April 12, 2011 — The tornadoes that swept through Iowa, Minnesota and Wisconsin over the weekend are a vivid reminder of the threat these windstorms pose to life and property, and the importance of having the right coverage, according to the Insurance Information Institute (I.I.I.).
Tornado season in the U.S. generally runs from April through July, but those that form in the spring tend to be more severe. Twisters often cause the most damage and loss of life in the densely populated southeastern states, and in the Great Plains states.
“The recent devastation, spread across multiple states, demonstrates the need for everyone to prepare for severe weather events,” said Michael Barry, vice president of Media Relations for the I.I.I. “No matter where you live, you need to have the right amount, and type, of insurance in order to recover financially after a natural disaster.”
A tornado is a violently rotating column of air extending from a thunderstorm to the ground, and they can occur in almost every U.S. state. Although individual tornadoes are generally not as costly as hurricanes in terms of insured losses because they strike a more limited geographic area, they do occur more frequently. About 1,200 tornadoes, with gusts of wind as high as 200 miles per hour, develop each year in the U.S. Tornado intensity is measured by the Fujita scale, which runs from 1 through 5, the higher number being the strongest. The scale is based on the maximum speed of three-second wind gusts.
The tornado that hit Mapleton, Iowa on Saturday, April 9 damaged a substantial number of homes and businesses in that community. Meanwhile, Merrill, Wisconsin, was hit by another tornado the next day, and also incurred extensive property damage. Three tornado related injuries were reported in central Wisconsin. At least three barns and one mobile home were adversely impacted by heavy winds in southeastern Minnesota on Sunday afternoon, April 10, as well, according to news accounts.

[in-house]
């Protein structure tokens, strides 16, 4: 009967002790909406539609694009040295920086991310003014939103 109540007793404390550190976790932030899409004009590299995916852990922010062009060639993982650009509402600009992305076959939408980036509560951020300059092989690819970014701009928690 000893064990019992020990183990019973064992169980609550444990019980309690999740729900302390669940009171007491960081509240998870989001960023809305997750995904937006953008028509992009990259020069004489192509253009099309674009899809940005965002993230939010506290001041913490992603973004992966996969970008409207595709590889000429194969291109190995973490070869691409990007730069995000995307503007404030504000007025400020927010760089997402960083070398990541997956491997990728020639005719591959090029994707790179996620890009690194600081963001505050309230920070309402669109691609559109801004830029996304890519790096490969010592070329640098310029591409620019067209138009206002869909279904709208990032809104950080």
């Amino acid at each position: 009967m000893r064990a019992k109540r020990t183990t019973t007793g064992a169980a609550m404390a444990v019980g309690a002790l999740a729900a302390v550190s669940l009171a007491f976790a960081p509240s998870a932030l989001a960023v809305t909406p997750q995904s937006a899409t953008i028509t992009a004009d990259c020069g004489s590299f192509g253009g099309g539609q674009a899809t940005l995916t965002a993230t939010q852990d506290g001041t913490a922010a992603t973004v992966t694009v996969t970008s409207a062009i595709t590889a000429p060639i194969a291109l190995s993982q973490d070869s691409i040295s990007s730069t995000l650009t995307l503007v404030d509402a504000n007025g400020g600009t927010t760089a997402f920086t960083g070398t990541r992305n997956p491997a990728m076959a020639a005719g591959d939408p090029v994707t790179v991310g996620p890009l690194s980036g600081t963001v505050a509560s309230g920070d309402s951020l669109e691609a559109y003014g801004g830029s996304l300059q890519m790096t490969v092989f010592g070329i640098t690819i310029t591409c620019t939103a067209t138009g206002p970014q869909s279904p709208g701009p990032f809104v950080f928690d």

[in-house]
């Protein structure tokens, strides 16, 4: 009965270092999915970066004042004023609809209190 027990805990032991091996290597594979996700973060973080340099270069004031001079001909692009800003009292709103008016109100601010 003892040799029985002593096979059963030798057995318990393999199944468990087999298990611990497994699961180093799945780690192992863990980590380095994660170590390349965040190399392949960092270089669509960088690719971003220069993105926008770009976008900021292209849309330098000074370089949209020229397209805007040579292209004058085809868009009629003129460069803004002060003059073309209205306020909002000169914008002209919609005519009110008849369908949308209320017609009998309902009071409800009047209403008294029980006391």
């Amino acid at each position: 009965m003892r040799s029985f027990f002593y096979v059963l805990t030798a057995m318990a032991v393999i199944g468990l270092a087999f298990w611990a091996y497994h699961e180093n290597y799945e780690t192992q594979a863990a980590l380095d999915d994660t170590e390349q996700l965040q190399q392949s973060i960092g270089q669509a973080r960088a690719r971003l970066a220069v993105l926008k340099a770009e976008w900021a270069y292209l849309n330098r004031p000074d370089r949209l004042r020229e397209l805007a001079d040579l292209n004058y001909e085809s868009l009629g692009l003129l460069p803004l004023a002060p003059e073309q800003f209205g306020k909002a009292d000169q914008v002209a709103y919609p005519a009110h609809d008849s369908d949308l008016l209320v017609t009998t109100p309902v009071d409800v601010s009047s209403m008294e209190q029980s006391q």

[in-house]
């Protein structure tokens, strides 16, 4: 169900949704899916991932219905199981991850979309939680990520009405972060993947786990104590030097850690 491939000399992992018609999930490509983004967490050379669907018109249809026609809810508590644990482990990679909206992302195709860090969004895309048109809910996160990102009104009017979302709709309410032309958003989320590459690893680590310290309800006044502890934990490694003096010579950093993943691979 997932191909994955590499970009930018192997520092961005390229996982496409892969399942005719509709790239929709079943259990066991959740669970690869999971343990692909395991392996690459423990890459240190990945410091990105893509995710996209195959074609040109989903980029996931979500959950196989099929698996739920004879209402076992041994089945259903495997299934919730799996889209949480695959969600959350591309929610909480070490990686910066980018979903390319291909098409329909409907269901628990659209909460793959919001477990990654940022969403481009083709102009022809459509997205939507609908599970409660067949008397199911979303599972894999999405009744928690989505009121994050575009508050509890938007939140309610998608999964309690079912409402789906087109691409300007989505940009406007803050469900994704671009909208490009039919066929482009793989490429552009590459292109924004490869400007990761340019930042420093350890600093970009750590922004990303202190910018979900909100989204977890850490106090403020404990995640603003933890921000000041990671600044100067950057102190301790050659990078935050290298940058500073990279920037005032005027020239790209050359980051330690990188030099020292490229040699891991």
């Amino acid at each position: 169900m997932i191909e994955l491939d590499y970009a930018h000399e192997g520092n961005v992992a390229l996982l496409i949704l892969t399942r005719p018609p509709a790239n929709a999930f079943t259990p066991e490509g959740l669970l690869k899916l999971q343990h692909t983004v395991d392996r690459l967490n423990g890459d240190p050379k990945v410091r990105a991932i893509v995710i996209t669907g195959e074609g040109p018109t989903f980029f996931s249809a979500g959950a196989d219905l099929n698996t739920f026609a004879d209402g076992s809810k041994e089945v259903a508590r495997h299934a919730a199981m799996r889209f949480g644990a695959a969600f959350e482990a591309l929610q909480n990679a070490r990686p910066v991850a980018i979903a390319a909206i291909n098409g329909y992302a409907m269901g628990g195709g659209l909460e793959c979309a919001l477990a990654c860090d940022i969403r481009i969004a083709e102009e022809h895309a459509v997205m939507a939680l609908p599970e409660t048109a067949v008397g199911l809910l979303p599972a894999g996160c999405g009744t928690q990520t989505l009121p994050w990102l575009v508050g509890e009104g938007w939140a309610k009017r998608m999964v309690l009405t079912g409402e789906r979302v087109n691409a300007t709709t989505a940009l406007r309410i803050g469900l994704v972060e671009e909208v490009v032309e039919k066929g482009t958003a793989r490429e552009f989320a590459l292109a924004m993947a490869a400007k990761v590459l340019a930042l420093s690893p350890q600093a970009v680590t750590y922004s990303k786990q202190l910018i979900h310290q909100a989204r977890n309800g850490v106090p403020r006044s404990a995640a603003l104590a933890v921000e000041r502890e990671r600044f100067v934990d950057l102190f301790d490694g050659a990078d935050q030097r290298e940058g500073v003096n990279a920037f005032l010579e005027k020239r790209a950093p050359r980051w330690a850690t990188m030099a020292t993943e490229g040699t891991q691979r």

The 10 states that saw the most tornadoes last year, in order of frequency, were Minnesota (145), Texas (105), Mississippi (100), Kansas (94), Oklahoma (84), Missouri (80), North Dakota (68), Wisconsin (68), Colorado (66), and Illinois (65).
The number of U.S. tornadoes, and the fatalities they caused, rose in 2010 as compared with 2009. The National Weather Service’s Storm Prediction Center in Norman, Oklahoma, reports that there were 1,282 tornadoes in the U.S. in 2010, up from 1,156 in 2009. Moreover, tornado related fatalities reached 45 in 2010 up from 21 deaths in 2009.
HAVING SUFFICIENT COVERAGE
Standard homeowners and business insurance policies cover wind damage, including that caused by tornadoes, to the structure of the building and its contents. However, you should make sure your coverage limits reflect the cost of rebuilding the structure, and of fully replacing your personal belongings.
Homeowners insurance policies also provide for additional living expenses (ALE). ALE coverage pays the costs of living away from home if you cannot inhabit your house due to damage from an insured disaster. The policy’s ALE provision covers hotel bills, restaurant meals and other living expenses incurred while your home is being repaired or rebuilt.
If you own a business that has been damaged, business income (also known as business interruption) insurance, covers the profits your business would have earned, based on your own financial records, had the disaster not occurred. This also covers additional operating expenses incurred as a result of the disaster, such as the extra expenses involved in operating out of a temporary location.